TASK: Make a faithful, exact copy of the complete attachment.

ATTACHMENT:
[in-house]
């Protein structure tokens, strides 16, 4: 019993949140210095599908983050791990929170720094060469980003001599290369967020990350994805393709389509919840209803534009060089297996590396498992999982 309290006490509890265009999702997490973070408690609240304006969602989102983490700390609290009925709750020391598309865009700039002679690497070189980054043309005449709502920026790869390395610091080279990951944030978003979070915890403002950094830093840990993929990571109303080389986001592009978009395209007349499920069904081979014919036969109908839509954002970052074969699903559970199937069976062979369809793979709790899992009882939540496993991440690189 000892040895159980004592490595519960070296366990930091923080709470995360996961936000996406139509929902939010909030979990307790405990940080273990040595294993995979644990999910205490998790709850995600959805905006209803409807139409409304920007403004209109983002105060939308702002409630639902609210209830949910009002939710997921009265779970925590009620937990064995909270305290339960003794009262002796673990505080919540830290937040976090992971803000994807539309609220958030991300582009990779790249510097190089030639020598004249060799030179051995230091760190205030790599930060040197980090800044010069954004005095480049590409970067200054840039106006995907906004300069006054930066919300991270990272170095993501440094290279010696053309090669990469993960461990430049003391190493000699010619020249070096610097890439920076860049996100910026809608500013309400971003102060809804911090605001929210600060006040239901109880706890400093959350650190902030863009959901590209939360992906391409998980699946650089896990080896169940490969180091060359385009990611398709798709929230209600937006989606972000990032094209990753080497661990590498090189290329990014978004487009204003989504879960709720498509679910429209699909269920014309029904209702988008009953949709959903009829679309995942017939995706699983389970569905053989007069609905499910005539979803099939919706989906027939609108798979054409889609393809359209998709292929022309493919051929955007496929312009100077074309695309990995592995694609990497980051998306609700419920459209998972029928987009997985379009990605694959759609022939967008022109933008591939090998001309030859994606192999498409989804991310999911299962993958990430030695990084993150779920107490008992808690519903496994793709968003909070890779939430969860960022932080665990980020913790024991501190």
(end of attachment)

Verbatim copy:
[in-house]
């Protein structure tokens, strides 16, 4: 019993949140210095599908983050791990929170720094060469980003001599290369967020990350994805393709389509919840209803534009060089297996590396498992999982 309290006490509890265009999702997490973070408690609240304006969602989102983490700390609290009925709750020391598309865009700039002679690497070189980054043309005449709502920026790869390395610091080279990951944030978003979070915890403002950094830093840990993929990571109303080389986001592009978009395209007349499920069904081979014919036969109908839509954002970052074969699903559970199937069976062979369809793979709790899992009882939540496993991440690189 000892040895159980004592490595519960070296366990930091923080709470995360996961936000996406139509929902939010909030979990307790405990940080273990040595294993995979644990999910205490998790709850995600959805905006209803409807139409409304920007403004209109983002105060939308702002409630639902609210209830949910009002939710997921009265779970925590009620937990064995909270305290339960003794009262002796673990505080919540830290937040976090992971803000994807539309609220958030991300582009990779790249510097190089030639020598004249060799030179051995230091760190205030790599930060040197980090800044010069954004005095480049590409970067200054840039106006995907906004300069006054930066919300991270990272170095993501440094290279010696053309090669990469993960461990430049003391190493000699010619020249070096610097890439920076860049996100910026809608500013309400971003102060809804911090605001929210600060006040239901109880706890400093959350650190902030863009959901590209939360992906391409998980699946650089896990080896169940490969180091060359385009990611398709798709929230209600937006989606972000990032094209990753080497661990590498090189290329990014978004487009204003989504879960709720498509679910429209699909269920014309029904209702988008009953949709959903009829679309995942017939995706699983389970569905053989007069609905499910005539979803099939919706989906027939609108798979054409889609393809359209998709292929022309493919051929955007496929312009100077074309695309990995592995694609990497980051998306609700419920459209998972029928987009997985379009990605694959759609022939967008022109933008591939090998001309030859994606192999498409989804991310999911299962993958990430030695990084993150779920107490008992808690519903496994793709968003909070890779939430969860960022932080665990980020913790024991501190």